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UBS SME barometer: Divergent economic circumstances for SMEs and large companies
Overall, the business situation eased slightly in the industrial sector, although differences between large companies and small and medium-sized enterprises are more pronounced. Despite falling income, the economic situation in the service sector has stabilized at a high level.
In recent months, the Swiss economy displayed an increasingly divergent trend: On the one hand, industrials came under increasing pressure owing to falling demand from abroad. On the other hand, the service sector benefited from brisk domestic demand. However, there are now growing indications that the industrial sector has bottomed out, while the economic situation in the service sector has stabilized at a high level. Our forecast for the Swiss economy therefore remains relatively optimistic; we anticipate GDP growth of 1.1 percent for the current year.
However, the barometers fell for both business groups, despite the stabilization seen in the industrial sector. At -0.94 points in August, the SME barometer was well below its mean value of 1.30. Over the past two months, the barometer for large companies also fell to –0.60 points from –0.56 and was also below the long-term average.
Growing differences between SMEs and large companies in industry
According to the survey, large companies and SMEs in the industrial sector are drifting farther apart according to many indicators. The large companies rate the business situation as satisfactory, while the SMEs continue to assess it as poor. This is very probably attributable to the large companies' better profit situation. While the backlog of orders large companies received from abroad also recovered, this continued to decline for SMEs. There were no discernible differences between the two business groups in terms of prices.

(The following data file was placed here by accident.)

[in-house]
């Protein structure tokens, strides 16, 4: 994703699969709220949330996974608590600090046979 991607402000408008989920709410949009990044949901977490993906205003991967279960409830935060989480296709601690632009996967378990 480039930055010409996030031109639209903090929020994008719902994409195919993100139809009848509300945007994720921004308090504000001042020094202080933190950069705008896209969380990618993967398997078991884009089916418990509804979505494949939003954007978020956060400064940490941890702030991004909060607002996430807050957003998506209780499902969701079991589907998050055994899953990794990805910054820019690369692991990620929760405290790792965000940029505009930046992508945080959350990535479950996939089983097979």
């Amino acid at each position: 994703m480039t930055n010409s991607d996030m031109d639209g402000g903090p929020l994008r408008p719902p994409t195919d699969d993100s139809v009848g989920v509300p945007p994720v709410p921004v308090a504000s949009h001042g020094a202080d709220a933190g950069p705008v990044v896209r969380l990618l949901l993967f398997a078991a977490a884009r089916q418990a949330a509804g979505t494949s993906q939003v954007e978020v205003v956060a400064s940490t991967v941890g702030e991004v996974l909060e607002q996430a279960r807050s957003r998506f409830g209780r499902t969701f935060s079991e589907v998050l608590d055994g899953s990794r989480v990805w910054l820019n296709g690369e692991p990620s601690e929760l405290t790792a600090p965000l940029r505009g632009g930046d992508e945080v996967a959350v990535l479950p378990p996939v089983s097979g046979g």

Although the economic situation deteriorated somewhat for both SMEs and large companies in the construction sector, the majority of companies still consider the economic situation to be good. However, large companies were slightly better positioned than SMEs. This stands in contrast to the development of prices, which have increased among SMEs in recent months. Both SMEs as well as large companies rated their profit situation positively. In recent months, architectural agencies and engineering consultancies, commonly regarded as preliminary indicators for the construction sector, were considerably more upbeat about their economic situation. This positive rating of the business situation is in all likelihood attributable to the continuing improvement in income owing to rising prices in the third quarter.
Growing demand among large companies in the service sector
As in the industrial sector, the two business groups are also diverging further in the service sector. Large companies expect prices to rise over the coming three months, while SMEs anticipate that prices will fall. The large companies are also more upbeat than their SME counterparts in their assessment of demand for the coming months. This development is also reflected in the employment figures; while the large companies rated the current headcount as too low, the SMEs considered it to be too high.
The profit situation of the SMEs in the retail sector also improved thanks to higher revenues. This contrasts the view of large companies, which continue to anticipate negative performance. Most likely, large companies therefore assess their economic situation as poor, while the majority of SMEs consider it to be good.
The outlook in the tourism sector, however, remained gloomy. Although the situation has eased slightly for all indicators, most companies continued to report falling demand, revenues and income, regardless of their size. In addition, most companies rated their current headcount as too high.
Calculation of the UBS SME barometer
The UBS Industrial Barometer is based on the industry survey conducted by the KOF each month (excluding the construction industry). It is calculated as the first main component of 17 subindicators for the entire industry, divided into SMEs (up to 200 employees) and large companies (more than 200 employees). It is scaled so that its mean value is zero and its variance is 1.
The data is seasonal adjusted. Survey responses are evaluated using a diffusion index: the result represents average of companies reporting a positive or a negative trend. It therefore does not represent a percentage rate of change.
Daniel Kalt, UBS Chief Economist Switzerland
Tel. +41 44 234 25 60, email@example.com
Sibille Duss, CIO Research Wealth Management Research
Tel. +41 44 235 69 54, firstname.lastname@example.org
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